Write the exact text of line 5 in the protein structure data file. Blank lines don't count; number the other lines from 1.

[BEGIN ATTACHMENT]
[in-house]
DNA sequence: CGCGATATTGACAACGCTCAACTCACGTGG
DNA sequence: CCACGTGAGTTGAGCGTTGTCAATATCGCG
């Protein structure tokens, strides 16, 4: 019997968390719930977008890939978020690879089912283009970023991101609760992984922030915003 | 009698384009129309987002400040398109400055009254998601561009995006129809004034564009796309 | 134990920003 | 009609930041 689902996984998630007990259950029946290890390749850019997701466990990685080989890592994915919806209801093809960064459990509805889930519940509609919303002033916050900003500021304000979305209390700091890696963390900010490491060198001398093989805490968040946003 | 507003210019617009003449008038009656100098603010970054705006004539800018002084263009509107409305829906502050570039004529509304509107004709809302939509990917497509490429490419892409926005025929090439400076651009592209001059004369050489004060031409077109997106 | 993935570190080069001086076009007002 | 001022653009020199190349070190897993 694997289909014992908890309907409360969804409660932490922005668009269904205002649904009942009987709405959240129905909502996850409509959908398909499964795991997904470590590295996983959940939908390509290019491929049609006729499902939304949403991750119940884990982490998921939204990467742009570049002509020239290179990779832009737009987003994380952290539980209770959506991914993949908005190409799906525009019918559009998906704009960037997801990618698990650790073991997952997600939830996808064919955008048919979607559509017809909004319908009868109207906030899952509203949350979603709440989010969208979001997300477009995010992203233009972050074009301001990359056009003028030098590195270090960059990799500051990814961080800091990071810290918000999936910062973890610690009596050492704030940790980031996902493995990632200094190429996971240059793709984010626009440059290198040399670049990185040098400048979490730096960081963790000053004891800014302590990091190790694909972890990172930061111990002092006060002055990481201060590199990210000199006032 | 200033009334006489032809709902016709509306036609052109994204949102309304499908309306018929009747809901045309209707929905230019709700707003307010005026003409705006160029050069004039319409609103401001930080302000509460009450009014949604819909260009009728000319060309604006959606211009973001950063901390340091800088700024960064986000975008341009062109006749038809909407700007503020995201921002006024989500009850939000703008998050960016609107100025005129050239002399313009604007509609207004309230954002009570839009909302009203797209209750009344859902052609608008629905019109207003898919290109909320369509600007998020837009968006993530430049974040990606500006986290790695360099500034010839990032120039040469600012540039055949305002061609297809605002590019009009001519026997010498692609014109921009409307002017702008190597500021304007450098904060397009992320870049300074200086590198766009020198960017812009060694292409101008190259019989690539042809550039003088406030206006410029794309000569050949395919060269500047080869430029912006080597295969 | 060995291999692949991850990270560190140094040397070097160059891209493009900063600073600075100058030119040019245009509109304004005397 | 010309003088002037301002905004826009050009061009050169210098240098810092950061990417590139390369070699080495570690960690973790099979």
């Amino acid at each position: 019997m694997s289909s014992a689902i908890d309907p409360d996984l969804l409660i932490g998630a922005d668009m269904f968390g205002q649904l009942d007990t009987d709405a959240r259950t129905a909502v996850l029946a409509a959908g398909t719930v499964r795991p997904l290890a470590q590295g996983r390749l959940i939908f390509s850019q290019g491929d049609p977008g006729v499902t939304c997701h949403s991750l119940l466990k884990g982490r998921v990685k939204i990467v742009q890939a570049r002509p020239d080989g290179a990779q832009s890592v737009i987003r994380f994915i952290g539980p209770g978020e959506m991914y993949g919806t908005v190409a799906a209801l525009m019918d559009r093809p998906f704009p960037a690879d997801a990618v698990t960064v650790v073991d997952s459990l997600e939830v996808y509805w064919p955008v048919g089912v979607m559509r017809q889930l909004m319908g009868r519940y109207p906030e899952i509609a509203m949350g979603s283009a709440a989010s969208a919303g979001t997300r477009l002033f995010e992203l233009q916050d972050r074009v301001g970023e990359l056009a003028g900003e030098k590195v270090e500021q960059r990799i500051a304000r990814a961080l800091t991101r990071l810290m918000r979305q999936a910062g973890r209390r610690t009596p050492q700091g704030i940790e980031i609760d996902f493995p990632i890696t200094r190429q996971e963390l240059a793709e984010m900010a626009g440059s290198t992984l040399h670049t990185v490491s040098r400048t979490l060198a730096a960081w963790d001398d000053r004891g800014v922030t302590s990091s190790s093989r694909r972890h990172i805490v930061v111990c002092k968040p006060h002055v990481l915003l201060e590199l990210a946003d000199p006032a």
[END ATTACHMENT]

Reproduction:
């Amino acid at each position: 019997m694997s289909s014992a689902i908890d309907p409360d996984l969804l409660i932490g998630a922005d668009m269904f968390g205002q649904l009942d007990t009987d709405a959240r259950t129905a909502v996850l029946a409509a959908g398909t719930v499964r795991p997904l290890a470590q590295g996983r390749l959940i939908f390509s850019q290019g491929d049609p977008g006729v499902t939304c997701h949403s991750l119940l466990k884990g982490r998921v990685k939204i990467v742009q890939a570049r002509p020239d080989g290179a990779q832009s890592v737009i987003r994380f994915i952290g539980p209770g978020e959506m991914y993949g919806t908005v190409a799906a209801l525009m019918d559009r093809p998906f704009p960037a690879d997801a990618v698990t960064v650790v073991d997952s459990l997600e939830v996808y509805w064919p955008v048919g089912v979607m559509r017809q889930l909004m319908g009868r519940y109207p906030e899952i509609a509203m949350g979603s283009a709440a989010s969208a919303g979001t997300r477009l002033f995010e992203l233009q916050d972050r074009v301001g970023e990359l056009a003028g900003e030098k590195v270090e500021q960059r990799i500051a304000r990814a961080l800091t991101r990071l810290m918000r979305q999936a910062g973890r209390r610690t009596p050492q700091g704030i940790e980031i609760d996902f493995p990632i890696t200094r190429q996971e963390l240059a793709e984010m900010a626009g440059s290198t992984l040399h670049t990185v490491s040098r400048t979490l060198a730096a960081w963790d001398d000053r004891g800014v922030t302590s990091s190790s093989r694909r972890h990172i805490v930061v111990c002092k968040p006060h002055v990481l915003l201060e590199l990210a946003d000199p006032a």